Vice President Kamala Harris is the latest Biden administration official to dodge questions about the White House’s pledge to return teachers and students to classrooms, telling a story about her first-grade teacher rather than address new guidelines from the Centers for Disease Control and Prevention (CDC).
Speaking to NBC News on Wednesday, Harris neatly sidestepped questions about whether the Biden administration is still pledging to return students to in-classroom learning five days per week within the first 100 days of President Joe Biden’s term — a pledge Biden reiterated in a town hall event Wednesday night.
“Teachers should be a priority,” Harris answered, going on to note that her “first-grade teacher had attended her law school graduation,” per Newsweek.
Asked if she believed teachers must be vaccinated in order to return to classrooms — something the CDC said last week is not necessary for safe in-person learning — Harris would only say that teachers should be a “priority” for the COVID-19 shot and that real policy on the subject should be left to the states.
“Teachers should be a priority,” Harris reiterated, noting that teachers “are critical to our children’s development, they should be able to teach in a safe place and expand the minds and the opportunities of our children. So teachers should be a priority along with other front-line workers.”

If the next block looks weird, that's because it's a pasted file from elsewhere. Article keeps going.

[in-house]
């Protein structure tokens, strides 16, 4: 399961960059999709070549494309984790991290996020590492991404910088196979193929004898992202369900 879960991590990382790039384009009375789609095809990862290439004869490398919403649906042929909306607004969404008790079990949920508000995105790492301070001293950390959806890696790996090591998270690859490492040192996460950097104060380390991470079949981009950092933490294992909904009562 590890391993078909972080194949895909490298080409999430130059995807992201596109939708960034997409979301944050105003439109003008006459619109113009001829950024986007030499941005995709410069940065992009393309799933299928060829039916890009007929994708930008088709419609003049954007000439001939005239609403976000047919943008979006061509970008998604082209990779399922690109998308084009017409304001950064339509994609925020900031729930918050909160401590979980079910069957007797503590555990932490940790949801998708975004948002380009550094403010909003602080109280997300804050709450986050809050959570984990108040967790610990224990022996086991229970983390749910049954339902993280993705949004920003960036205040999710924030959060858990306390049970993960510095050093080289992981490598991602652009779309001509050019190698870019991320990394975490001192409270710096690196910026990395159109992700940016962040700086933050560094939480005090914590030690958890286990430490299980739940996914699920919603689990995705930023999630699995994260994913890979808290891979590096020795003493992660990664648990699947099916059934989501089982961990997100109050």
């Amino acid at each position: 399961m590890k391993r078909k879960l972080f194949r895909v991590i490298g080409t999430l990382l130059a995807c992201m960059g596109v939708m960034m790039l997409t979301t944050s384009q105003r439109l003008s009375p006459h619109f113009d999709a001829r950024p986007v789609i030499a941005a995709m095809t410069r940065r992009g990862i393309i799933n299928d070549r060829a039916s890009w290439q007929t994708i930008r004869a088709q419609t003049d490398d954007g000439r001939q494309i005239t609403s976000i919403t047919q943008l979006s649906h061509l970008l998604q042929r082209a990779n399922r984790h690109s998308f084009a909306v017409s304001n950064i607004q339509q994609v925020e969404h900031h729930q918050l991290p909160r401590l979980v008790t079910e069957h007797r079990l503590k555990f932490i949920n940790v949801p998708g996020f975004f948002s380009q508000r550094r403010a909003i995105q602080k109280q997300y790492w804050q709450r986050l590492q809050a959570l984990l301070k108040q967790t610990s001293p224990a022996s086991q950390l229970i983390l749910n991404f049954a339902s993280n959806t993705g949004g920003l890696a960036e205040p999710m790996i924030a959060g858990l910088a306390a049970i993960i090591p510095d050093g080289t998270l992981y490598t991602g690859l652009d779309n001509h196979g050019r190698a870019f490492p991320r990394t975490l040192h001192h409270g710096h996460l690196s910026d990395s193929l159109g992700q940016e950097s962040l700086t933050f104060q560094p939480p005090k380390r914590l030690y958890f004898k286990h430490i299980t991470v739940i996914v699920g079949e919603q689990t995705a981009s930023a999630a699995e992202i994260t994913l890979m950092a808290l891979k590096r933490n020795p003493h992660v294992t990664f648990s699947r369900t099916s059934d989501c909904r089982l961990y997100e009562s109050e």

“The states are making decisions individually about where they will be on the list of who gets vaccinated,” she said.
Harris did go on to say that other “preventative” measures should be in place and that a fourth billion-dollar COVID-19 relief package is necessary for schools to be able to implement safety protocols.
NBC News Savannah Guthrie then pressed Harris on the CDC recommendations themselves, which tie the ability for schools to open safely to the infection rate in surrounding communities — a statistic that could leave many students mired in a virtual learning system until at least next year, even as many schools, in what the CDC considers “red” — or dangerous — areas of community spread have been in-person since the beginning of the 2020-2021 school year.
“The issue here is not just about statistics — it’s about our kids, it’s about their parents,” Harris said, fumbling. “It’s about the fact that every day our kids are missing essential, critical days in their educational development.”
“Each day in the life of a child is a very long time,” Harris added, “And that’s why we’ve got to collectively do everything in our power to reopen our schools as quickly as possible, as safely as possible.”
The Biden administration has fallen under sharp criticism over the last several weeks over the plan to reopen schools. Although Biden himself promised to re-open schools for five-day-per-week in-classroom learning within the first 100 days of his tenure, the plan puts him at odds with teachers’ unions, who were major donors to Biden’s presidential campaign. Administration spokespeople, including Press Secretary Jen Psaki, have waffled between reiterated Biden’s commitment to his pledge and distancing the White House from CDC recommendations and scientific data.
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